MOWGLI: LEGEND OF THE JUNGLE: This ain’t your Disney Jungle Book, and that’s wild

The timing of Mowgli: Legend of the Jungle was not in Andy Serkis’ favor. While the identity is undeniably varied, Jon Favreau’s version is still fresh on viewer’s minds, making this an uphill climb.

Serkis attempts to produce an innovative version of an adapted story and film, and while there’s a lot of rough edges, it is still a form worth seeking, largely due to Serkis’ resolve.

The film is narrated by Cate Blanchett, who plays Kaa the snake, and this choice instantly made me reminiscent of Lord of The Rings. Luckily, she’s got a great voice for it, and her telling of the story (in short wisps) worked. Her character is a sort of prophet, watching over the jungle.

Through the magic of motion capture, for which Serkis is the master of, we can witness what some of Hollywood’s best would look like as creatures of the jungle. While this technique might be somewhat diverting at times, I still love the use of it, even if there are arguments on both sides that I find valid. Sometimes the animals end up coming across as creepy, but it adds to the vibe that’s seemingly intended.

This isn’t a story that’s new to the cinematic world, and the first half is mostly spent replenishing audiences with the basic ingredients.

After Mowgli’s (Rohan Chand) family is killed by the villainous tiger Shere Khan (Benedict Cumberbatch), he is brought in by the protective Bagheera, played by Christian Bale, one of the better casting choices. Though unorthodox, the wolves vote to raise him as one of his own, primarily by Nisha (Naomie Harris) and Vihaan (Eddie Marsan).

Andy Serkis plays Baloo, the famously known and usually singing, bear. In this version Baloo offers Mowgli teachings, but he’s more of a drill instructor than the versions delivered before. His son, Louis Ashbourne Serkis, plays a Bhoot, a runt among the wolf cubs, who is often bullied for his lack of skills. He’s one of the softer characters, angling more on the cute and wholesome part, and he delivers on that.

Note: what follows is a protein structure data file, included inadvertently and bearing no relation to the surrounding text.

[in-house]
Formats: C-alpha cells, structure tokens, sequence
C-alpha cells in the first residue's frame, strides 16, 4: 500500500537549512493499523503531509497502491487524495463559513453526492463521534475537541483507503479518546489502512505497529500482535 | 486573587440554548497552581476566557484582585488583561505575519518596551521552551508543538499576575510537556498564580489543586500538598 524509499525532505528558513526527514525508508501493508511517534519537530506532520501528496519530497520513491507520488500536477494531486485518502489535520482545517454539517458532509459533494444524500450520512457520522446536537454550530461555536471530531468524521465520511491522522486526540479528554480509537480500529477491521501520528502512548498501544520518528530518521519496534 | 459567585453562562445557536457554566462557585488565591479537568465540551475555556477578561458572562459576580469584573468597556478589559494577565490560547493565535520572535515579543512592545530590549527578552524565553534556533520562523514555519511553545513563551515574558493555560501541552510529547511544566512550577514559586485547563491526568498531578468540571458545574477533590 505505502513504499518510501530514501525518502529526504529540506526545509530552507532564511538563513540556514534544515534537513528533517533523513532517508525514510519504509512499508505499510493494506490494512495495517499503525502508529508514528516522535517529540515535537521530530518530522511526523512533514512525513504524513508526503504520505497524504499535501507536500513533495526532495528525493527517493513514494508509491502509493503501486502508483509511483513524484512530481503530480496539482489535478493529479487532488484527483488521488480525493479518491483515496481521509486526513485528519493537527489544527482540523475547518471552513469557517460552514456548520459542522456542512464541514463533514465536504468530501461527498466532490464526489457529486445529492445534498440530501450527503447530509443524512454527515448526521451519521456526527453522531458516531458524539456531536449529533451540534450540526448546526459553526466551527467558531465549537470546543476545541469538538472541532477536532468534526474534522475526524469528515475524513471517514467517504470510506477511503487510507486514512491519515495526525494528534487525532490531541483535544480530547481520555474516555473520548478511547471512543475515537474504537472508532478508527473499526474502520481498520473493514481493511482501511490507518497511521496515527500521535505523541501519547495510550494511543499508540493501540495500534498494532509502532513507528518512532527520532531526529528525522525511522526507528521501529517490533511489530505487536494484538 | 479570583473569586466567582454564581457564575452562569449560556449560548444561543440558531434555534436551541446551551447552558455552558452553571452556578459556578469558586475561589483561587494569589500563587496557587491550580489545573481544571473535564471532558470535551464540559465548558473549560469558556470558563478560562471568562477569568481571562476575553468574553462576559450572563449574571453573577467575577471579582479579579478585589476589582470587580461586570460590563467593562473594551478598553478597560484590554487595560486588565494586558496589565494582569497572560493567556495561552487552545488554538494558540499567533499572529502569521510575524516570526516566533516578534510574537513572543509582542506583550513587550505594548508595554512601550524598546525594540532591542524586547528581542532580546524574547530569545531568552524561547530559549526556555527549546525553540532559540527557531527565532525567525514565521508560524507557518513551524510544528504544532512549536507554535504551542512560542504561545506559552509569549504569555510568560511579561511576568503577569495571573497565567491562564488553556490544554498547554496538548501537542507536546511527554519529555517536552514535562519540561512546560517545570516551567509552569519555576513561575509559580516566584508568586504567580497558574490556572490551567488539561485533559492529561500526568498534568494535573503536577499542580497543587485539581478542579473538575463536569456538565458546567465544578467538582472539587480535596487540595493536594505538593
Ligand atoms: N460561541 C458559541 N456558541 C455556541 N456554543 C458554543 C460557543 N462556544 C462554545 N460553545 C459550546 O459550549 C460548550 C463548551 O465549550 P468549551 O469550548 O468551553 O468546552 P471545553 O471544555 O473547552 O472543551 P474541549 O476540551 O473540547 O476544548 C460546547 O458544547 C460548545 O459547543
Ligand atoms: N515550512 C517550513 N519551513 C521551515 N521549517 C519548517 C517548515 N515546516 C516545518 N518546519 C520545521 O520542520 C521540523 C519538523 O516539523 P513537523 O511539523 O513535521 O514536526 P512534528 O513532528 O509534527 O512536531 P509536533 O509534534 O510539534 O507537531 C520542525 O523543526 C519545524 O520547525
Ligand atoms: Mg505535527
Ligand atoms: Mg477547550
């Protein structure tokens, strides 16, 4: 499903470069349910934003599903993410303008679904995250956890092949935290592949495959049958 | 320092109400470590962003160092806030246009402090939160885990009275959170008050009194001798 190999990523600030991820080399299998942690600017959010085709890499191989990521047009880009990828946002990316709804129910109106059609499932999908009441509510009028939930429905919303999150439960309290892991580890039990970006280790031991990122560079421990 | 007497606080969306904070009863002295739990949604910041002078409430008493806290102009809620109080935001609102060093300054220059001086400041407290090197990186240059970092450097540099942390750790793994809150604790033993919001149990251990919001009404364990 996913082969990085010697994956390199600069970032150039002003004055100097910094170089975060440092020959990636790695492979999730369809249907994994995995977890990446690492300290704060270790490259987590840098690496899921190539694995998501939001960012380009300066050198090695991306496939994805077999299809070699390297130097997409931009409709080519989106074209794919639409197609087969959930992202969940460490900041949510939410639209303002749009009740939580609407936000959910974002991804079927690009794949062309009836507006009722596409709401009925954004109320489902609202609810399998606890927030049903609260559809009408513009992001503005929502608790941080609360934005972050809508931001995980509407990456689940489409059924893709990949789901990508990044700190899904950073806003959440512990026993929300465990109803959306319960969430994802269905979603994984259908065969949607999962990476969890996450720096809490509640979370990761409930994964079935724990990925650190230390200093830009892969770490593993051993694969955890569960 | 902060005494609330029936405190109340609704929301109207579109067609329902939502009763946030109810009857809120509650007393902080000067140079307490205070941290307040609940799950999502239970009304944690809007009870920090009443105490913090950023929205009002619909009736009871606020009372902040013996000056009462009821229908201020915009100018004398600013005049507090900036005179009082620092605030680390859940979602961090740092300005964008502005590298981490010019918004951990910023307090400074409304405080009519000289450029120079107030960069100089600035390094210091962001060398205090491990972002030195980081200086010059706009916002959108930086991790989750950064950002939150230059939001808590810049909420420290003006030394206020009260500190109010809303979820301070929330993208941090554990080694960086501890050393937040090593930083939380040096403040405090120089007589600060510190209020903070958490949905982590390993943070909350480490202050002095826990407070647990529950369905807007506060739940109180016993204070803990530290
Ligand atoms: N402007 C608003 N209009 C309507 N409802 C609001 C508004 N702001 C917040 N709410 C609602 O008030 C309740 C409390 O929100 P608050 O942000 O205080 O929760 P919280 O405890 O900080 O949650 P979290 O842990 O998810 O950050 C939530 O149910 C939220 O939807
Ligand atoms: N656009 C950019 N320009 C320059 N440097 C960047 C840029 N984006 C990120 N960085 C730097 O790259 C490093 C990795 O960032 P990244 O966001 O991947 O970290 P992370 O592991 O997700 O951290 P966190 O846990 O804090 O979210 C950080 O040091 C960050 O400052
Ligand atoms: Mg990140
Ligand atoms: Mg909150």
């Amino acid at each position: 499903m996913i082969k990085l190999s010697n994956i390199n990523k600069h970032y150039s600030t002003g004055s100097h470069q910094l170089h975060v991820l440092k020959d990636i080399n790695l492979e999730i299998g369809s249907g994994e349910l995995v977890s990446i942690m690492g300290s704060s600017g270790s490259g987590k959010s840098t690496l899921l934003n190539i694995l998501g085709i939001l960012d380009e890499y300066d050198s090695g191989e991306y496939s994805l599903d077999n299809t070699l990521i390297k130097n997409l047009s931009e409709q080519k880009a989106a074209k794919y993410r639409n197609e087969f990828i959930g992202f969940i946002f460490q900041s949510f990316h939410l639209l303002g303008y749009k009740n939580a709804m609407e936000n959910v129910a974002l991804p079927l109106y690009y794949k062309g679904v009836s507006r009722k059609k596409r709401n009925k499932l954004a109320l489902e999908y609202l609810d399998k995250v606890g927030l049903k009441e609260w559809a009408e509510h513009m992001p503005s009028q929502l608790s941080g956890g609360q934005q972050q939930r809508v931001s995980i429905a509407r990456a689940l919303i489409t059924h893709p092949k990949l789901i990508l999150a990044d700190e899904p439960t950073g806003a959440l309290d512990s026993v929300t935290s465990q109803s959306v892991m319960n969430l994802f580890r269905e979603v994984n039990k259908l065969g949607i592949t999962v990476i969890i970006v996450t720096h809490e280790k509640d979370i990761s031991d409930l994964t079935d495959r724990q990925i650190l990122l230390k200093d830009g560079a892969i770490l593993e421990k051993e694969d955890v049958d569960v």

The jungle’s inhabitants are under Shere Khan’s thumb, much to their dismay, and Mowgli especially doesn’t quite understand. As he becomes more aware of the interworkings of things, he’s also forced to confront the truth about himself: he’s human. Does he belong here? The film does a great job encapsulating the environment, the beauty and danger of the wild.

As the tale shows, there is cruelty in all walks of life.

Among the evil there is also kindness. We all have the capacity. After his introduction to the human world, Mowgli tries to adapt.

As he spends more time and discovers some difficult truths about some of his newest acquaintances, he begins to realize who he truly is. In the human villages he meets the gentle Messua (Freida Pinto), and the starker John Lockwood (Matthew Rhys), eventually proving to be alternating sides of the humanity spectrum. Though they have limited screen time, they’re both standouts.